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ERIC Number: ED226144
Record Type: RIE
Publication Date: 1982-Mar
Pages: 40
Abstractor: N/A
Reference Count: 0
Vocational Education in the 19th Century American Academy.
Law, Gordon F.
The phrase "all things useful and all things ornamental," coined by Benjamin Franklin, describes the stated mission of most of the approximately 6,000 educational academies flourishing in America in the mid-19th century. Built upon the roots of Latin grammar schools, the academies evolved to include courses in many areas, from classical studies to mathematics and science and trade and industrial education. An examination of vocational education in 25 private academies located in New Jersey, New York, and Pennsylvania between 1840 and 1860 showed that the academies, if not especially effective as instruments for vocational instruction in certain occupational fields, have still made an important contribution to the vocational cause. They mobilized the transition of vocational preparation from its traditional locus in the work place toward a much greater emphasis on school-based programs. Responding to the demands of technological change, academies were among the vanguard of educational institutions attempting to provide their students with skills and competencies useful in the industrial and commercial world. They led the experimental educational movement toward more practical education, which is evident in vocational education today. (KC)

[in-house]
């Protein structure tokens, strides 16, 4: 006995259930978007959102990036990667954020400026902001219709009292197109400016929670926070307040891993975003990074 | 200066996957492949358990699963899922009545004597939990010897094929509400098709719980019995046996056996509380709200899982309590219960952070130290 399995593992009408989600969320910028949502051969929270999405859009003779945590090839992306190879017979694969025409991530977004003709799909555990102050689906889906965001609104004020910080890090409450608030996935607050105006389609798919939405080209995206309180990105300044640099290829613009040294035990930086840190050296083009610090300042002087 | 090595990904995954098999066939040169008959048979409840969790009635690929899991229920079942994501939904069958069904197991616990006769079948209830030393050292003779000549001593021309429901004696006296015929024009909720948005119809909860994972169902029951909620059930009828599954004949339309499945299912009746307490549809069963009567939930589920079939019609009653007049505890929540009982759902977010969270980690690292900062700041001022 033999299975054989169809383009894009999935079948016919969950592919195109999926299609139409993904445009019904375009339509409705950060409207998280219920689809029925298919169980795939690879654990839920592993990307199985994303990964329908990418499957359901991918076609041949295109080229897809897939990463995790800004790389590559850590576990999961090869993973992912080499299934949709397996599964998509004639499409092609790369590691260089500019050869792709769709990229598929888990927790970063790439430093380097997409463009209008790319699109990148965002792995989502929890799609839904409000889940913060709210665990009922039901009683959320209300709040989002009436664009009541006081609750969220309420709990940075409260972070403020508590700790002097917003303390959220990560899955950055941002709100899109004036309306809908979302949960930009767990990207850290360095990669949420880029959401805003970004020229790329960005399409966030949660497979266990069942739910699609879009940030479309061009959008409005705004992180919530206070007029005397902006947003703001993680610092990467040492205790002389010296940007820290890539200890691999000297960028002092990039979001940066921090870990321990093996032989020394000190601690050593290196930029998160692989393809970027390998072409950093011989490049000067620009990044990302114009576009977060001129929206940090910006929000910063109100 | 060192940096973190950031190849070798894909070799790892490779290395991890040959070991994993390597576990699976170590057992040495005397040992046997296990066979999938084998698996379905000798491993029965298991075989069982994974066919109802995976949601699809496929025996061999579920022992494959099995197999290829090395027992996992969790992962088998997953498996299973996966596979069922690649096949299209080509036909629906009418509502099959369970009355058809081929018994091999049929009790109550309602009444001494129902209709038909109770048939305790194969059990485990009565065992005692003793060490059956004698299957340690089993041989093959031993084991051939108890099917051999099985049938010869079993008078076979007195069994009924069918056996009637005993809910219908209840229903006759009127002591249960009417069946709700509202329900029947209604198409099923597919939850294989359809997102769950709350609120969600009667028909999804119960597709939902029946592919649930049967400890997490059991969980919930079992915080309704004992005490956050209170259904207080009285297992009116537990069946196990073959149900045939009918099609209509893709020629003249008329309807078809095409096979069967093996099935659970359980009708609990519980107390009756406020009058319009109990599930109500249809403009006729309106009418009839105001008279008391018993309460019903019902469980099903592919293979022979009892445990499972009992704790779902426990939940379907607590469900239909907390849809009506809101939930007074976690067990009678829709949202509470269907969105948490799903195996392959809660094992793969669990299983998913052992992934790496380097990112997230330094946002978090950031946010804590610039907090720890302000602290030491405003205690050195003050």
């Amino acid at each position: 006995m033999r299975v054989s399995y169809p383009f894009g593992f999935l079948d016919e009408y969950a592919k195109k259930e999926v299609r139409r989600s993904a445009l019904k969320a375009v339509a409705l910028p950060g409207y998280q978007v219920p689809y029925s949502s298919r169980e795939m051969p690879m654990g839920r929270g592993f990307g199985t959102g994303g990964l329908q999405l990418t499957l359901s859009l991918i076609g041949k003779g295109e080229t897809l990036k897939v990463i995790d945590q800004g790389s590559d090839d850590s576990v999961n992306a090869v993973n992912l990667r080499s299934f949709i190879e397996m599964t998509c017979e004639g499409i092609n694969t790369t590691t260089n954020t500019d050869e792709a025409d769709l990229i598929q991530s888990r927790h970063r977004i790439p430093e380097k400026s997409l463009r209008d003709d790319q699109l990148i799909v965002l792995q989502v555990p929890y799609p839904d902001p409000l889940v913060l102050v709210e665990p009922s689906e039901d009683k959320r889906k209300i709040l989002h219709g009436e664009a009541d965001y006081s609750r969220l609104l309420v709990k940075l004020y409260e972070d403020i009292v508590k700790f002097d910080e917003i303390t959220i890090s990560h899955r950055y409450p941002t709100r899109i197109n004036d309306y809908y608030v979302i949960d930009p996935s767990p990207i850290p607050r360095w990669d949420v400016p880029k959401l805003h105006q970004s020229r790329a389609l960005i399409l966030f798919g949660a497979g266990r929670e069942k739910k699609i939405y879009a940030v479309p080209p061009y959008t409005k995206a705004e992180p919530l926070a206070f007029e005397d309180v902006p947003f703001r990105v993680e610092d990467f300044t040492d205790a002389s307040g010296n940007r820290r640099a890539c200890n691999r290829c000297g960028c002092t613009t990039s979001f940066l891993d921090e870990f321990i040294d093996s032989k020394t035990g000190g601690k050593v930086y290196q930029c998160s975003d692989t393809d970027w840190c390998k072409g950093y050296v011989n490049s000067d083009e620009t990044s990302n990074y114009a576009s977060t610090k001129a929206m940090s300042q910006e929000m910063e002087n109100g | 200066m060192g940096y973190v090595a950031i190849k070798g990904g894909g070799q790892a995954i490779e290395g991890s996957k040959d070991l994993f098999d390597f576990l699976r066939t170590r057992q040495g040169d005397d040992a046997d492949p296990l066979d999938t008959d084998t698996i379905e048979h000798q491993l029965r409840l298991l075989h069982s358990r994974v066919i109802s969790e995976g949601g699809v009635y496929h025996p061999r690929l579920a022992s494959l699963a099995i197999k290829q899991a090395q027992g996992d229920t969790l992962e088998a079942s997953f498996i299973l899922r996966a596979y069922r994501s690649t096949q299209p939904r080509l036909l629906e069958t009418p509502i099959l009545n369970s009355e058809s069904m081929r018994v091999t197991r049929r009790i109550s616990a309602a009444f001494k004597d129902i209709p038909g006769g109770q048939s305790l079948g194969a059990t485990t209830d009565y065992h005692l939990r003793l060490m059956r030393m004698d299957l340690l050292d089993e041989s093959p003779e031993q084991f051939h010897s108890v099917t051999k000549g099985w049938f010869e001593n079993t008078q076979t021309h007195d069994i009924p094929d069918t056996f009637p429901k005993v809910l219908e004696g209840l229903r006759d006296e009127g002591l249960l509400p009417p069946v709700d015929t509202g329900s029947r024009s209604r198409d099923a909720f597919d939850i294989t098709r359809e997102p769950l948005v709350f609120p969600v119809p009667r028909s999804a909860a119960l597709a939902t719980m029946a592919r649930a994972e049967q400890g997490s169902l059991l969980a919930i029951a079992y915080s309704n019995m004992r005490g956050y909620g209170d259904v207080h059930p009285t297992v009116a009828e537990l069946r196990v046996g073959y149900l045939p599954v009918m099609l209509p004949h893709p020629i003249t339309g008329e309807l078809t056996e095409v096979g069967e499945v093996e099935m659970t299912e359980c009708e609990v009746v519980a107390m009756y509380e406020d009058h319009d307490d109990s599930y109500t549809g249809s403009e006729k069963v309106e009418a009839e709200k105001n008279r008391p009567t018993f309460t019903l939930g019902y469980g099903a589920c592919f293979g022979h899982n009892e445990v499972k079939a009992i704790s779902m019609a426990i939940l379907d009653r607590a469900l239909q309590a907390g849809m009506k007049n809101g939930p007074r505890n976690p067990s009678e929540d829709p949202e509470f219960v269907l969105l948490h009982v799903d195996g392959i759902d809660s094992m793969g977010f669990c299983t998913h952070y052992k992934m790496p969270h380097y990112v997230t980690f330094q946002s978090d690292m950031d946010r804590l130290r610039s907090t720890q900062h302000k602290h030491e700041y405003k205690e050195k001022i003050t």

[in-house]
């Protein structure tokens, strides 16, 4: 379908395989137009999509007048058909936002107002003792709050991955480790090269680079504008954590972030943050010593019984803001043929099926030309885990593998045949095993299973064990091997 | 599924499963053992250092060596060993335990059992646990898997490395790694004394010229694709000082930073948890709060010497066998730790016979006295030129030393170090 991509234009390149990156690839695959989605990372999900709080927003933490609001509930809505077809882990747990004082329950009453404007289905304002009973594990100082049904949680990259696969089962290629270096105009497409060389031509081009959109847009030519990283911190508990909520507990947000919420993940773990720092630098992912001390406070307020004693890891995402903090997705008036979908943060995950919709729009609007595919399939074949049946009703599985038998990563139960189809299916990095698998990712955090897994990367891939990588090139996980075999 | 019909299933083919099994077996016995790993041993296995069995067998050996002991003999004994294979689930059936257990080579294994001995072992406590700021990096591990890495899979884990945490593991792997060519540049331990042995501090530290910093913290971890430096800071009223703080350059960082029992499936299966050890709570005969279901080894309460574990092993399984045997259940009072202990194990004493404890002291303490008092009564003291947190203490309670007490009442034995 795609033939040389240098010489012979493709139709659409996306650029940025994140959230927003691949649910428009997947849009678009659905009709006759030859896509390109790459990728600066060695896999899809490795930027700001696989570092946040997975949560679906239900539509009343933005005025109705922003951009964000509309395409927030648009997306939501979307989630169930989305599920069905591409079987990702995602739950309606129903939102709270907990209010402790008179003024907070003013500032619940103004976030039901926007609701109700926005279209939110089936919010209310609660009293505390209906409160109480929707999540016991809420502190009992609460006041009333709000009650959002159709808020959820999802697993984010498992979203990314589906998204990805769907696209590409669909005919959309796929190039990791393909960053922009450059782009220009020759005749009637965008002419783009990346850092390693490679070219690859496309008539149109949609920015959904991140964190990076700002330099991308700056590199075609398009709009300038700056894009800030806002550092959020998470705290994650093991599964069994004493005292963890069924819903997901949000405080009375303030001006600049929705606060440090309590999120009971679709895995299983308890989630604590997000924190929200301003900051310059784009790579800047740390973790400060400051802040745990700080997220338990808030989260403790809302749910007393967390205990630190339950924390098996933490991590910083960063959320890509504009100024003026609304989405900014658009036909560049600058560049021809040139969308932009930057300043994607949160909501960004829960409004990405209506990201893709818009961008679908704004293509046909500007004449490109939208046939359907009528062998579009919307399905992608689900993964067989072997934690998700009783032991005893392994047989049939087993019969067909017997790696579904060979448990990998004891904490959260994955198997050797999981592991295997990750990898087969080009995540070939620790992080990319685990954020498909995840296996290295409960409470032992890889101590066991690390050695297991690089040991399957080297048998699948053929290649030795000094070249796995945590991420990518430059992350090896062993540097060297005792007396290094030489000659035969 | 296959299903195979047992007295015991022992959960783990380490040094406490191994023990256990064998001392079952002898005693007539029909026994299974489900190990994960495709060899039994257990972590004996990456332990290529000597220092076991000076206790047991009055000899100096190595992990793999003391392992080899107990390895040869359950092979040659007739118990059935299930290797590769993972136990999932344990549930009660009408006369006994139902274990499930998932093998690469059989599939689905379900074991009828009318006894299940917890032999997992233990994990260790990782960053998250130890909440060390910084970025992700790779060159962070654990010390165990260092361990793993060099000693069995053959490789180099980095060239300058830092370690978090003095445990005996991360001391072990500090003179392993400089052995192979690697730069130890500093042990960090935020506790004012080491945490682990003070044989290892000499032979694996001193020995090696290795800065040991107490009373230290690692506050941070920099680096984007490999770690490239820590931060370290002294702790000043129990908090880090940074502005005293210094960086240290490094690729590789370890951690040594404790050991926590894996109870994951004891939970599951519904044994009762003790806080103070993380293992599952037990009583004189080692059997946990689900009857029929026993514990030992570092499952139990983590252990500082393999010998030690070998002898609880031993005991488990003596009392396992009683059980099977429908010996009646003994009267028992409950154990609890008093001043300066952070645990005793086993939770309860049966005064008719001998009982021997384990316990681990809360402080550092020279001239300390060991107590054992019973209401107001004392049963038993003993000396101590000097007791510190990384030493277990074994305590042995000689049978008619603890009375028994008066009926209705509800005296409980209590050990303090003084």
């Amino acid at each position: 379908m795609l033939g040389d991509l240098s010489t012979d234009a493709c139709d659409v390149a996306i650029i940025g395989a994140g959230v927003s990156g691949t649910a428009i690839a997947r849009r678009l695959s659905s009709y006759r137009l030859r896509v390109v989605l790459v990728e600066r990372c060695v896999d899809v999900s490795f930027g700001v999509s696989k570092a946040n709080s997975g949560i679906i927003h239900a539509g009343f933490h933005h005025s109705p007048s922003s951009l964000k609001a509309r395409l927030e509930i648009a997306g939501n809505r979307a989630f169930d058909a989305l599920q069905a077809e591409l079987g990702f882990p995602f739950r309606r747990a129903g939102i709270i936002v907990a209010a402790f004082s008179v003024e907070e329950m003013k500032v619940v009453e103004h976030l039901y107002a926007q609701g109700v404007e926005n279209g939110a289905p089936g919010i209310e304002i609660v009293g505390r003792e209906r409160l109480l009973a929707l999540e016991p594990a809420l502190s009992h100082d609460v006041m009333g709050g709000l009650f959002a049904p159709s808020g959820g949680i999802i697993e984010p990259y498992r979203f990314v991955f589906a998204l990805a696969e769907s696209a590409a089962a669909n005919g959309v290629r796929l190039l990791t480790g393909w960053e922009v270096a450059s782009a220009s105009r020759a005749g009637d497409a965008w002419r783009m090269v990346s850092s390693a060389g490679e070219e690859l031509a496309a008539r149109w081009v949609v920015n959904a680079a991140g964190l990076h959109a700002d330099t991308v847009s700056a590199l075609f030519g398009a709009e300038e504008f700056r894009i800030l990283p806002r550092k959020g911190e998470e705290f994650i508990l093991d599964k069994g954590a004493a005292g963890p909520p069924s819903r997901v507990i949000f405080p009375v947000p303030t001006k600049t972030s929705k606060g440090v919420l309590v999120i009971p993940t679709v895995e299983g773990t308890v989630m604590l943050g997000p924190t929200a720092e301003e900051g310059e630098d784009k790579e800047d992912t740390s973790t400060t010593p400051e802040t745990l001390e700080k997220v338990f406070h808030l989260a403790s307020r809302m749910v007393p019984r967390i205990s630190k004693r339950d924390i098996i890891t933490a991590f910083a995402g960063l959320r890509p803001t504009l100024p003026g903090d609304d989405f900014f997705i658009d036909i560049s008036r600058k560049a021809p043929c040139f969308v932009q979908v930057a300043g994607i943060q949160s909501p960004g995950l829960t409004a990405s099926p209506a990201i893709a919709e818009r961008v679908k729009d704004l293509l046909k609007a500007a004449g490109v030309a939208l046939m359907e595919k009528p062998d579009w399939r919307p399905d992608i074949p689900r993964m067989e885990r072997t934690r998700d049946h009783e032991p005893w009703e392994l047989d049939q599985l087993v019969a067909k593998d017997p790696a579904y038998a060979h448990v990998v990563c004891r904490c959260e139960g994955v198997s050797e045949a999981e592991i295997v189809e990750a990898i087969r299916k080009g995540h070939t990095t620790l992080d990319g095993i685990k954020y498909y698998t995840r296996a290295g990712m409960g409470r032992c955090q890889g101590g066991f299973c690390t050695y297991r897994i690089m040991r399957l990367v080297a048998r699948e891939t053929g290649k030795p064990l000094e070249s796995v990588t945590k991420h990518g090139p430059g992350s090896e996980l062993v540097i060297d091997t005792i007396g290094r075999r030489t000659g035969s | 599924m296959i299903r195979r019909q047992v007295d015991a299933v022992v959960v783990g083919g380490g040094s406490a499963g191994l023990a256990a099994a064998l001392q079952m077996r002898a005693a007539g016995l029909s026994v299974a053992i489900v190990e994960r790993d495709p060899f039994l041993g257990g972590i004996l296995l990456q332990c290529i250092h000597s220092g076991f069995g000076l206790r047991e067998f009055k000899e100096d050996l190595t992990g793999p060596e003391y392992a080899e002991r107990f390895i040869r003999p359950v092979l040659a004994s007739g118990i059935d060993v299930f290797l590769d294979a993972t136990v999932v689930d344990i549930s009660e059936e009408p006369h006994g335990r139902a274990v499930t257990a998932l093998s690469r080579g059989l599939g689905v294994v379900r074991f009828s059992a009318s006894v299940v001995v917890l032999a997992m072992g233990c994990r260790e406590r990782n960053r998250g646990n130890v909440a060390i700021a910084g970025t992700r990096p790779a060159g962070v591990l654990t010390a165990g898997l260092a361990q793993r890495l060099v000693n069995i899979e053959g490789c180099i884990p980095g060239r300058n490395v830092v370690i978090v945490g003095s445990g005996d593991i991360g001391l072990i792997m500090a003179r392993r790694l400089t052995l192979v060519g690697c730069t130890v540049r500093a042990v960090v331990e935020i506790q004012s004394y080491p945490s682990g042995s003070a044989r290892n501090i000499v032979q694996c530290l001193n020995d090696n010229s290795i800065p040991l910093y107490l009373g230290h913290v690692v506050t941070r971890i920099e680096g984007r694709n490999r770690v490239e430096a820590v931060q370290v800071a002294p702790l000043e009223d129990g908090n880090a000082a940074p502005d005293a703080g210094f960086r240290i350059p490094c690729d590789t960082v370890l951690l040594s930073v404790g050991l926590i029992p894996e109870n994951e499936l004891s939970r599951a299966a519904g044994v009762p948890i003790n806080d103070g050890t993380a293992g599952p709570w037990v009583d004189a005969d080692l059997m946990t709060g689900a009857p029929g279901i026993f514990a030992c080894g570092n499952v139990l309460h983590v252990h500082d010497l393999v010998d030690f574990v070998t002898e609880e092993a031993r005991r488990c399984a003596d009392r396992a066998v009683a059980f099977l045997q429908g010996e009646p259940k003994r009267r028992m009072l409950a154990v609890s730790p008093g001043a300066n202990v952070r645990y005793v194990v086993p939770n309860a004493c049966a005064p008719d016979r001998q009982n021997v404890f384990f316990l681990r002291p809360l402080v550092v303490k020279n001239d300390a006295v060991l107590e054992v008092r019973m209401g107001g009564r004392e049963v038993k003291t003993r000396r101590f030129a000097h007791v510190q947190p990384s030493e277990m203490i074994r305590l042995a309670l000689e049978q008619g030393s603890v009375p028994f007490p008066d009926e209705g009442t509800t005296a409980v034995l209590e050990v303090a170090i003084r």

Publication Type: Reports - Research; Speeches/Meeting Papers
Education Level: N/A
Audience: N/A
Language: English
Sponsor: N/A
Authoring Institution: N/A
Identifiers: American Academies; New Jersey; New York; Pennsylvania
Note: Paper presented at the Annual Meeting of the American Educational Research Association (66th, New York, NY, March 19-23, 1982). For a related document see CE 034 942.